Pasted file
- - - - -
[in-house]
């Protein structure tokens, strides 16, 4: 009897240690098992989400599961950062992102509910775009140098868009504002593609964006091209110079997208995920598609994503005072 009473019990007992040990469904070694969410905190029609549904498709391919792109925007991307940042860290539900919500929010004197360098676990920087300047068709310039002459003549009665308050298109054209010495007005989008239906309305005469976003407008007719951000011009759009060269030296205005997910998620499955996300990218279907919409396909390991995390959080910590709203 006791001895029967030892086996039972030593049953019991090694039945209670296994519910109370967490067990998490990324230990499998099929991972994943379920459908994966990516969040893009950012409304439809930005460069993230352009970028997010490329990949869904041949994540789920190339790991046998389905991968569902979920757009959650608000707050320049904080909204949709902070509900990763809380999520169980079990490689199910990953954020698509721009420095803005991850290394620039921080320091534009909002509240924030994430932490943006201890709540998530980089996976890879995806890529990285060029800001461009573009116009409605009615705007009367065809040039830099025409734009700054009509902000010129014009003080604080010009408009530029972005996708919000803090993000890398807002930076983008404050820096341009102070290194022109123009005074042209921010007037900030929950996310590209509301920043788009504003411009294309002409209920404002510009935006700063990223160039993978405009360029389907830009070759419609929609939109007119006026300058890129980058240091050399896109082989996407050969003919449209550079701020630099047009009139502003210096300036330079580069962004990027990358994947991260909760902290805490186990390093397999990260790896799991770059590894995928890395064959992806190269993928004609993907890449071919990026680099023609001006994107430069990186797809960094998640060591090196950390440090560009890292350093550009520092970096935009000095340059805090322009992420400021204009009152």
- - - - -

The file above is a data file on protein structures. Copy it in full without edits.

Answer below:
[in-house]
């Protein structure tokens, strides 16, 4: 009897240690098992989400599961950062992102509910775009140098868009504002593609964006091209110079997208995920598609994503005072 009473019990007992040990469904070694969410905190029609549904498709391919792109925007991307940042860290539900919500929010004197360098676990920087300047068709310039002459003549009665308050298109054209010495007005989008239906309305005469976003407008007719951000011009759009060269030296205005997910998620499955996300990218279907919409396909390991995390959080910590709203 006791001895029967030892086996039972030593049953019991090694039945209670296994519910109370967490067990998490990324230990499998099929991972994943379920459908994966990516969040893009950012409304439809930005460069993230352009970028997010490329990949869904041949994540789920190339790991046998389905991968569902979920757009959650608000707050320049904080909204949709902070509900990763809380999520169980079990490689199910990953954020698509721009420095803005991850290394620039921080320091534009909002509240924030994430932490943006201890709540998530980089996976890879995806890529990285060029800001461009573009116009409605009615705007009367065809040039830099025409734009700054009509902000010129014009003080604080010009408009530029972005996708919000803090993000890398807002930076983008404050820096341009102070290194022109123009005074042209921010007037900030929950996310590209509301920043788009504003411009294309002409209920404002510009935006700063990223160039993978405009360029389907830009070759419609929609939109007119006026300058890129980058240091050399896109082989996407050969003919449209550079701020630099047009009139502003210096300036330079580069962004990027990358994947991260909760902290805490186990390093397999990260790896799991770059590894995928890395064959992806190269993928004609993907890449071919990026680099023609001006994107430069990186797809960094998640060591090196950390440090560009890292350093550009520092970096935009000095340059805090322009992420400021204009009152």